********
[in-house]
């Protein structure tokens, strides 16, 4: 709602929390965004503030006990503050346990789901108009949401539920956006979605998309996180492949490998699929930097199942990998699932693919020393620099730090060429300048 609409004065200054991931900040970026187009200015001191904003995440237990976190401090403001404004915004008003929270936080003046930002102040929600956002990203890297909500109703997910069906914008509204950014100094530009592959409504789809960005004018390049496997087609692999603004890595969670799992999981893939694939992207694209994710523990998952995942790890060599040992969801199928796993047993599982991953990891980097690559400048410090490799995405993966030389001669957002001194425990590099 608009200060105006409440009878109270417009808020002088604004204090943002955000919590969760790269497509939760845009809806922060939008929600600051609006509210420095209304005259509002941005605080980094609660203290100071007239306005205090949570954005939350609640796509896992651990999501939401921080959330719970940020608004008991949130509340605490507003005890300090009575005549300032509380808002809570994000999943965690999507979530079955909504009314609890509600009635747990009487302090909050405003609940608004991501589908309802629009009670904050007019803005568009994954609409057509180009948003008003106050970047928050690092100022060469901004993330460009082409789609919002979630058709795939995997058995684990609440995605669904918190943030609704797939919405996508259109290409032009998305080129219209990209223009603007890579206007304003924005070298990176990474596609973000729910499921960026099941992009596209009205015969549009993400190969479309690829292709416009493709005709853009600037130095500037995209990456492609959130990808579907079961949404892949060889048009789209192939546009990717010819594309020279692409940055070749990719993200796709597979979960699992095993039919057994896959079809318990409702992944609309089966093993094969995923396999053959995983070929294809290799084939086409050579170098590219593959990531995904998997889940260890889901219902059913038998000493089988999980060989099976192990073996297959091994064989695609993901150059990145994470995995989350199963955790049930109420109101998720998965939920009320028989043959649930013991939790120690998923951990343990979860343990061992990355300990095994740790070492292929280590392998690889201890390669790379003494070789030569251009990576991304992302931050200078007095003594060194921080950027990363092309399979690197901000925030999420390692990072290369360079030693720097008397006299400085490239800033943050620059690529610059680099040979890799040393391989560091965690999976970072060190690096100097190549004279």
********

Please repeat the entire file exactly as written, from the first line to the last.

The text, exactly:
[in-house]
């Protein structure tokens, strides 16, 4: 709602929390965004503030006990503050346990789901108009949401539920956006979605998309996180492949490998699929930097199942990998699932693919020393620099730090060429300048 609409004065200054991931900040970026187009200015001191904003995440237990976190401090403001404004915004008003929270936080003046930002102040929600956002990203890297909500109703997910069906914008509204950014100094530009592959409504789809960005004018390049496997087609692999603004890595969670799992999981893939694939992207694209994710523990998952995942790890060599040992969801199928796993047993599982991953990891980097690559400048410090490799995405993966030389001669957002001194425990590099 608009200060105006409440009878109270417009808020002088604004204090943002955000919590969760790269497509939760845009809806922060939008929600600051609006509210420095209304005259509002941005605080980094609660203290100071007239306005205090949570954005939350609640796509896992651990999501939401921080959330719970940020608004008991949130509340605490507003005890300090009575005549300032509380808002809570994000999943965690999507979530079955909504009314609890509600009635747990009487302090909050405003609940608004991501589908309802629009009670904050007019803005568009994954609409057509180009948003008003106050970047928050690092100022060469901004993330460009082409789609919002979630058709795939995997058995684990609440995605669904918190943030609704797939919405996508259109290409032009998305080129219209990209223009603007890579206007304003924005070298990176990474596609973000729910499921960026099941992009596209009205015969549009993400190969479309690829292709416009493709005709853009600037130095500037995209990456492609959130990808579907079961949404892949060889048009789209192939546009990717010819594309020279692409940055070749990719993200796709597979979960699992095993039919057994896959079809318990409702992944609309089966093993094969995923396999053959995983070929294809290799084939086409050579170098590219593959990531995904998997889940260890889901219902059913038998000493089988999980060989099976192990073996297959091994064989695609993901150059990145994470995995989350199963955790049930109420109101998720998965939920009320028989043959649930013991939790120690998923951990343990979860343990061992990355300990095994740790070492292929280590392998690889201890390669790379003494070789030569251009990576991304992302931050200078007095003594060194921080950027990363092309399979690197901000925030999420390692990072290369360079030693720097008397006299400085490239800033943050620059690529610059680099040979890799040393391989560091965690999976970072060190690096100097190549004279």